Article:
- #1

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Does a theorem exist for the derivation of a second or third derivative equation, without having to first derive the first and second equation derivatives?

Example equation:

[tex]\frac{d^3}{dx^3} \left( \frac{x}{2x - 1} \right)[/tex]

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- Thread starter Orion1
- Start date

- #1

- 970

- 3

Does a theorem exist for the derivation of a second or third derivative equation, without having to first derive the first and second equation derivatives?

Example equation:

[tex]\frac{d^3}{dx^3} \left( \frac{x}{2x - 1} \right)[/tex]

- #2

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Orion1 said:

Does a theorem exist for the derivation of a second or third derivative equation, without having to first derive the first and second equation derivatives?

Example equation:

[tex]\frac{d^3}{dx^3} \left( \frac{x}{2x - 1} \right)[/tex]

Take a look at Leibniz Identity.

- #3

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Thats not what he's asking about, and to the OP: I don't believe so.

- #4

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Hmm, yeah - if there is - it will make life much easier :p

- #5

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Well, we can easily make them couldn't we :)?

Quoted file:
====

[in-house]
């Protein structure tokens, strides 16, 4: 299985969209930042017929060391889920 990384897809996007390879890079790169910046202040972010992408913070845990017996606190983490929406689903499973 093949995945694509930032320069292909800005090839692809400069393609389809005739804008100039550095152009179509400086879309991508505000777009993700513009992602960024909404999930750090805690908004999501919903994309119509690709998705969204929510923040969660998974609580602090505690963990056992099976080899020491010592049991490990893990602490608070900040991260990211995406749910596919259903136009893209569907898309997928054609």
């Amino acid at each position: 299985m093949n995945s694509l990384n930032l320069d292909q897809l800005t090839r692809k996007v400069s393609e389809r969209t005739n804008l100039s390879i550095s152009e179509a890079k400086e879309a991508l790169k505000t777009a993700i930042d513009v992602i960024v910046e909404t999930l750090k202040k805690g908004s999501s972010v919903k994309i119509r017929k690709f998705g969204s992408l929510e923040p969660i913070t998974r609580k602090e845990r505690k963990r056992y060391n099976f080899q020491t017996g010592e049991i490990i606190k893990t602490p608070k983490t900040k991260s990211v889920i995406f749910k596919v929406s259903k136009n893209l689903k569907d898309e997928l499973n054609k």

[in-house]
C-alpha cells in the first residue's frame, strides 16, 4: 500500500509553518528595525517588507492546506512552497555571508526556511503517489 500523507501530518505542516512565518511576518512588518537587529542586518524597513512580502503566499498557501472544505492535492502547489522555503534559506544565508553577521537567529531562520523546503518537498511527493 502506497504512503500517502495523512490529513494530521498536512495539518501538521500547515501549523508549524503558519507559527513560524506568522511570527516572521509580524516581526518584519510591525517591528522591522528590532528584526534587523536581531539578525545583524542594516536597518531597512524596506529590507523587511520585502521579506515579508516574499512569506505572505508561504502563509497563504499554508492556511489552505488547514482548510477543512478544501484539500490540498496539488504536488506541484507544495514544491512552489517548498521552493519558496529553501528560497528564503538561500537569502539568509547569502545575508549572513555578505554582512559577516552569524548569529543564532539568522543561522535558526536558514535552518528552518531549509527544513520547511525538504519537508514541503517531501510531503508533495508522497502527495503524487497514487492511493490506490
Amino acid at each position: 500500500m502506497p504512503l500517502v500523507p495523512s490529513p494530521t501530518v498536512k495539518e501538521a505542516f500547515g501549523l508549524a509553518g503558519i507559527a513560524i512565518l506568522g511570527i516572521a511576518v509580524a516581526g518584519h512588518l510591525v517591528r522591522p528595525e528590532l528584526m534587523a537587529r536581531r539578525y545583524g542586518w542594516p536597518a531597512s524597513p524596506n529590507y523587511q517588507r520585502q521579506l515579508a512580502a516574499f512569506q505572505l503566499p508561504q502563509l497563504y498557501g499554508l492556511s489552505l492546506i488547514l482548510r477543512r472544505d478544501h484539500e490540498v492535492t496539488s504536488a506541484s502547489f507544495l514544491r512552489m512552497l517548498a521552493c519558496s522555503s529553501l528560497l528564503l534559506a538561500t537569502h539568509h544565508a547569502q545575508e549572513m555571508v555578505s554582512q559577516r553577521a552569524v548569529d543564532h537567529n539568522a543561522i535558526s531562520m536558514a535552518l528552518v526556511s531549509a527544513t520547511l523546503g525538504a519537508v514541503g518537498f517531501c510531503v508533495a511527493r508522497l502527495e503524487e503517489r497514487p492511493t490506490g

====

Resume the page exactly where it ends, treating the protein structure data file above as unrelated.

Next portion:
[tex]\begin{array}{rcl}\frac{d^3}{dx^3}C &=& \frac{d}{dx}\frac{d}{dx}\frac{d}{dx}C\\

&=& \frac{d}{dx}\frac{d}{dx}0\\

&=& \frac{d}{dx}0\\

&=& 0\end{array}[/tex]

Thus we get our first theorem:

[tex]\frac{d^3}{dx^3}C &=& 0[/tex]

etc etc...

[tex]\begin{array}{rcl}\frac{d^3}{dx^3}C &=& \frac{d}{dx}\frac{d}{dx}\frac{d}{dx}C\\

&=& \frac{d}{dx}\frac{d}{dx}0\\

&=& \frac{d}{dx}0\\

&=& 0\end{array}[/tex]

Thus we get our first theorem:

[tex]\frac{d^3}{dx^3}C &=& 0[/tex]

etc etc...

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- #6

cronxeh

Gold Member

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C is a function of x.. you dont get a 0

- #7

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I think he was being sarcastic and claiming C to stand for constant.

- #8

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To give you an example:take "sine".Compute its "n"-th order derivative.

Daniel.

- #9

Hurkyl

Staff Emeritus

Science Advisor

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If you can find the Taylor Series for the function around

(Say... by using the geometric series formula)

- #10

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Hurkyl's advice is very satisfactory...with the help of taylor series any derivative cn be found..

- #11

mathwonk

Science Advisor

Homework Helper

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- #12

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My calculus book describes using an [tex]n![/tex] method for obtaining derivatives:

Example equation:

[tex]y = \frac{1}{3x^3}[/tex]

Where:

[tex]\frac{d^{n}y}{dx^{n}} = \frac{(-1)^n (n+2)!}{(6x^{n+3})}[/tex]

Then:

[tex]\boxed{\frac{d^{3}y}{dx^{3}} = - \frac{20}{x^6}}[/tex]

Unfortunately, the [tex]n![/tex] method originates after obtaining several of the original derivatives first.

Example equation 2 (post#1):

[tex]y = \frac{x}{2x - 1}[/tex]

Where:

[tex]\frac{d^{n}y}{dx^{n}} = \frac{(-1)^n (2^{n-1}) n!}{(2x-1)^{n+1}}[/tex]

Then:

[tex]\boxed{\frac{d^{3}y}{dx^{3}} = - \frac{24}{(2x - 1)^4}}[/tex]

Which seems to indicate the existence of a missing theorem, therefore, what is the [tex]n![/tex] theorem?

Last edited:

- #13

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